If you're familiar with The Starters, the group of 4 analysts on NBATV featuring a Canadian and an Australian, you'll know they're answering "72 Burning Questions" leading into the new season. One of the questions (No. 26 if I'm not mistaken), is the "worst contract in the league." The general consensus was Deron Williams of the Brooklyn Nets possessing the most franchise-crippling deal in the league, with Trey suggesting Kobe Bryant. However, JE Skeets, the host of the show, who had stated Williams, suggested our very own Josh Smith as an alternate possibility. However, the other panelists seemed to believe in SVG enough to see an uptick in production coupled with the assumed position change back to the natural PF slot. Anyway, it got me thinking. Let's see why people could possibly consider J-Smoove the worst contract in the league.
Money Paid > Production
This is the most obvious reason as to why people point to Smith as a bad deal. It's borderline untradeable. He earned $13.5 million last season, and will do so for the next 3 years as well. However, last season, he played more like a $7-8 million player. When he was signed for the largest contract in franchise history as an unrestricted FA from Atlanta, it was hoped he would inject the fanbase with renewed hope of a return to the promise land of the playoffs. It was hoped he would provide much needed defense, athleticism and aggressive scoring down low in the post, as well as the occasional highlight reel dunk. However, Smith went on to post career lows in FG% (.419) and blocks per game (1.4), as well as numbers well below his career average in rebounds (6.8 compared to 7.9) and FT% (.532 compared to .643).
The raw numbers aren't even the total disgrace. The real problem is in the advanced stats. It's kind of common knowledge around the league that Josh Smith behind the 3PT line is about as effective as an air conditioner in the Arctic. However, no one appeared to tell Smith, as he jacked it up 3.4 times a game, nearly 1 more attempt per game than his previous high (2.6 in 2012-13). He also took 16 FG per game, which led the team by 1.8 attempts per game (Brandon Jennings was 2nd with 14.2). He also had career lows in rebound percentage (10.1%), true shooting percentage (.463), PER (14.1), block percentage (3.2%), offensive rating (95), defensive rating (108), offensive win shares (-1.4), total win shares (1.1) and win shares per 48 minutes (0.20). Normally when a player has several career lows in one season, it's due to a major problem, which in this case can be attributed to several factors. Position change, poor coaching, and perhaps being wrongly given the green light.
Josh Smith is locked in for the next three years and the Pistons are on the hook for just over $40 million. This contract wouldn't be so bad if the player was actually playing to this level. In full disclosure, Deron Williams' contract is for 3 years and just over $63 million, which is very bad given his production. With the salary cap predicted to rise in the near future, Smith's contract will gradually become more palatable, but given his current production, unless SVG can either find a trade partner or improve his play those three years may begin to drag out.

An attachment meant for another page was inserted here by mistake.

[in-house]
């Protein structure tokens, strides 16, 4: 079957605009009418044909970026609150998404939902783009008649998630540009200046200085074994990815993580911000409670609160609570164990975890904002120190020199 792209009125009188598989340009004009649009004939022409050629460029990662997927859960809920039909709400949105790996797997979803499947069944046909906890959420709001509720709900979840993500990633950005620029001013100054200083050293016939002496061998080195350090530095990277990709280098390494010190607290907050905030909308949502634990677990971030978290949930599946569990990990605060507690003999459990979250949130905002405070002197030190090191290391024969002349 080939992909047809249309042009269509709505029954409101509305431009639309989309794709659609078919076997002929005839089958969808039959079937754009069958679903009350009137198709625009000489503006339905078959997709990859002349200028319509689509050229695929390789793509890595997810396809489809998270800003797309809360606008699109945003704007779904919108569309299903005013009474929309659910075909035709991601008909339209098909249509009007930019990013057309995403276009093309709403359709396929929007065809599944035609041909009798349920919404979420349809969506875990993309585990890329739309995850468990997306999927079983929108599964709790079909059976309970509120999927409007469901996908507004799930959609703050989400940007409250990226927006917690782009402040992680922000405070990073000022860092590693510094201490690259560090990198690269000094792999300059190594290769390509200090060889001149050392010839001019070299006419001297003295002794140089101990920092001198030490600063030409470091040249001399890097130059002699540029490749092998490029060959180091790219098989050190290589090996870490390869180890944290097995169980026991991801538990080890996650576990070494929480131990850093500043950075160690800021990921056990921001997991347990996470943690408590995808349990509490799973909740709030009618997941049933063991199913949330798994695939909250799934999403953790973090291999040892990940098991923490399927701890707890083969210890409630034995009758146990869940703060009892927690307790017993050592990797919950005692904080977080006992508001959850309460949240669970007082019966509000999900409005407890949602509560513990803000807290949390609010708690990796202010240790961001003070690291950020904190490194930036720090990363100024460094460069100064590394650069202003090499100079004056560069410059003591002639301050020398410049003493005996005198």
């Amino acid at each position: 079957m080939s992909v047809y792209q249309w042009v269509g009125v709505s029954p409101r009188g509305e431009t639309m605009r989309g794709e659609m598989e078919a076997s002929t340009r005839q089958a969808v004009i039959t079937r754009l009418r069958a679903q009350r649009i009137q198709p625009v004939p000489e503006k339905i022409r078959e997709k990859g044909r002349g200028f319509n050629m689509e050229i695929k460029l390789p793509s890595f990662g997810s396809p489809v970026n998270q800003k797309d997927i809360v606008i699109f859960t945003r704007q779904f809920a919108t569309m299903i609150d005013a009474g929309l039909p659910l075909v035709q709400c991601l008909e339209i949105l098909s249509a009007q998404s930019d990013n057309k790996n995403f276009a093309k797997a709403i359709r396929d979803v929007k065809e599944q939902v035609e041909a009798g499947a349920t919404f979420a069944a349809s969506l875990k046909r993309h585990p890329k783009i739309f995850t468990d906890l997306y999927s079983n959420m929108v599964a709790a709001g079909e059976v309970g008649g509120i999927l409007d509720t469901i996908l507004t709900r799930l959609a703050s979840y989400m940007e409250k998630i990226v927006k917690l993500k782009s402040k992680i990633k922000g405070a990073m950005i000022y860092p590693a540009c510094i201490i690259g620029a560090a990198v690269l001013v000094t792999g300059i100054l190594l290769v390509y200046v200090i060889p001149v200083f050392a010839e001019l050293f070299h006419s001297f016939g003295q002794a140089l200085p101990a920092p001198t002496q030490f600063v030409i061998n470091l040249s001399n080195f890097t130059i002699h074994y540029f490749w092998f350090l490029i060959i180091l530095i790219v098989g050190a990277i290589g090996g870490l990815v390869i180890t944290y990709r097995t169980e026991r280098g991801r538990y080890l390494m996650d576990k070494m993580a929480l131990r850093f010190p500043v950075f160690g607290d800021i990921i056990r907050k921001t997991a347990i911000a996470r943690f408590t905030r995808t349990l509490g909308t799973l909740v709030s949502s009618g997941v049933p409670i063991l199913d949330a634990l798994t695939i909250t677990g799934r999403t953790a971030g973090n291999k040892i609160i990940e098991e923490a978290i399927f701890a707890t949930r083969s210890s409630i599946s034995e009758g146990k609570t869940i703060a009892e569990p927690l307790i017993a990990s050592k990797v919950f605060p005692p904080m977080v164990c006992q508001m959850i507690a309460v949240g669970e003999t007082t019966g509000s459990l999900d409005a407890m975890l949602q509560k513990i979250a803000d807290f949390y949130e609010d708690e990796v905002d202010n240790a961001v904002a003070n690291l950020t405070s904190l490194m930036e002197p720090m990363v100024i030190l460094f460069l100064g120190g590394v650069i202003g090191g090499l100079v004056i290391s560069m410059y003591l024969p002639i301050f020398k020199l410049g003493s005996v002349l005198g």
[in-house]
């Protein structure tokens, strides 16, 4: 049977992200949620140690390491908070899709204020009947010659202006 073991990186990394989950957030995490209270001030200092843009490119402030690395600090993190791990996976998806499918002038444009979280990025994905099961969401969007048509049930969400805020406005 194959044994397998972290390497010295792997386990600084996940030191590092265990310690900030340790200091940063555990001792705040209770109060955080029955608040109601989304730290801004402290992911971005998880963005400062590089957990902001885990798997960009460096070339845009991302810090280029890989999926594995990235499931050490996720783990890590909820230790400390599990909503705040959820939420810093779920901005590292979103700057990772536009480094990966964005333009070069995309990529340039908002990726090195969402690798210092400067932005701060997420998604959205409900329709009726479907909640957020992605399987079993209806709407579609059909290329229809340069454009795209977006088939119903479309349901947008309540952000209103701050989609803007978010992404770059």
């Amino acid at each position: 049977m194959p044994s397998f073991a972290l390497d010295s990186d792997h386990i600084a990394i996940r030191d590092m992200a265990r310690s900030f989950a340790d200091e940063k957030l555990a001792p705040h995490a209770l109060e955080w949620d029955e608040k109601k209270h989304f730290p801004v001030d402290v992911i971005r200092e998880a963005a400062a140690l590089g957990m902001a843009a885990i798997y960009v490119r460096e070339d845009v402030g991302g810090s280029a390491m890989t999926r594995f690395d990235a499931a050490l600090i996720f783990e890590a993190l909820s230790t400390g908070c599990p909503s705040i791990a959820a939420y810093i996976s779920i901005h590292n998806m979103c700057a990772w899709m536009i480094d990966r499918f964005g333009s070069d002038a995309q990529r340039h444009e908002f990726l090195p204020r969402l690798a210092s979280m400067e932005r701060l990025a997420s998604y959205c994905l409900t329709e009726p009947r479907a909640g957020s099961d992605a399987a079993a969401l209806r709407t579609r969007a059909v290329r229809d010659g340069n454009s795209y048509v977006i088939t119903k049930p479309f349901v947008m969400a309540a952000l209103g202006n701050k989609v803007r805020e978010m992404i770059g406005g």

Sometimes, a player's contract can look a lot worse because of the team he's on. If Smith was a member of a playoff team such as the Rockets or Thunder, his contract would look a lot better as at least he was contributing to a playoff team. However, if he was on Philadelphia, a team so overtly committed to tanking and rebuilding that they traded All-Star Jrue Holiday for someone who wouldn't play for a year, his contract would be viewed as one of the worst in league history*. The argument here is, because Smith is the highest paid player on an underachieving team, he is being viewed a lot less favorably by national media.
* Brandon Roy, who retired during the 2011 lockout, is being paid over $14million by Portland this season, the last year on his max extension
A Case for Smith
It's only fair that we try and defend Smith here as well. Sure his play last season justifies a lot of criticism, but calling him the worst contract in the league is a bit far. Obviously guys like Deron Williams and Joe Johnson are a lot worse contract wise, as they are both past their primes and both due more than $20 million each, but Smith does have some things working in his favor. Firstly, the improved coaching under SVG should help him to rediscover his best years in Atlanta, where he was a borderline All-Star. A move back to his natural power forward spot should improve his shot selection, as he'll be catching the ball closer to the basket, and generally against slower defenders. Defensively, SVG's improved system should see him defending less-athletic wings and more inside-oriented post players. If nothing else, Van Gundy's mantra of accountability will ensure Smith won't be allowed to display the same poor tendencies of yester-season, and if he does not buy in, expect a Masai Ujiri-like moment of managerial trading genius.
Who do you think is the worst contract in the league? Discuss below.